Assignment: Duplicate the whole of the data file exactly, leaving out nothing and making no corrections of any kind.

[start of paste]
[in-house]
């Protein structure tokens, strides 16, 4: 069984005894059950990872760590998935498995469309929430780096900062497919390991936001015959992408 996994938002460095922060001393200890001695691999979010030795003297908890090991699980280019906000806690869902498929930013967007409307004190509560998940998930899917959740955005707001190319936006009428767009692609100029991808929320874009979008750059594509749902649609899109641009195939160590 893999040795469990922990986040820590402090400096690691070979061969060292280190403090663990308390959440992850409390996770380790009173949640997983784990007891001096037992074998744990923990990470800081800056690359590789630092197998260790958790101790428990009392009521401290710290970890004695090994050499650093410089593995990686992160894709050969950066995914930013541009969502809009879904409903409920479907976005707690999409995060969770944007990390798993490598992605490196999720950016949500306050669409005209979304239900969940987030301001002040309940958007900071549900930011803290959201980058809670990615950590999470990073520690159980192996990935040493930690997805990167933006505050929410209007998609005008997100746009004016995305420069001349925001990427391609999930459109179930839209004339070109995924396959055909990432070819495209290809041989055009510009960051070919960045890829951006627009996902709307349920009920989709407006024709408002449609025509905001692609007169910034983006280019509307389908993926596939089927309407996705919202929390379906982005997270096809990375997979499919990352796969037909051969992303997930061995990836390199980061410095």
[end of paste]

[in-house]
């Protein structure tokens, strides 16, 4: 069984005894059950990872760590998935498995469309929430780096900062497919390991936001015959992408 996994938002460095922060001393200890001695691999979010030795003297908890090991699980280019906000806690869902498929930013967007409307004190509560998940998930899917959740955005707001190319936006009428767009692609100029991808929320874009979008750059594509749902649609899109641009195939160590 893999040795469990922990986040820590402090400096690691070979061969060292280190403090663990308390959440992850409390996770380790009173949640997983784990007891001096037992074998744990923990990470800081800056690359590789630092197998260790958790101790428990009392009521401290710290970890004695090994050499650093410089593995990686992160894709050969950066995914930013541009969502809009879904409903409920479907976005707690999409995060969770944007990390798993490598992605490196999720950016949500306050669409005209979304239900969940987030301001002040309940958007900071549900930011803290959201980058809670990615950590999470990073520690159980192996990935040493930690997805990167933006505050929410209007998609005008997100746009004016995305420069001349925001990427391609999930459109179930839209004339070109995924396959055909990432070819495209290809041989055009510009960051070919960045890829951006627009996902709307349920009920989709407006024709408002449609025509905001692609007169910034983006280019509307389908993926596939089927309407996705919202929390379906982005997270096809990375997979499919990352796969037909051969992303997930061995990836390199980061410095």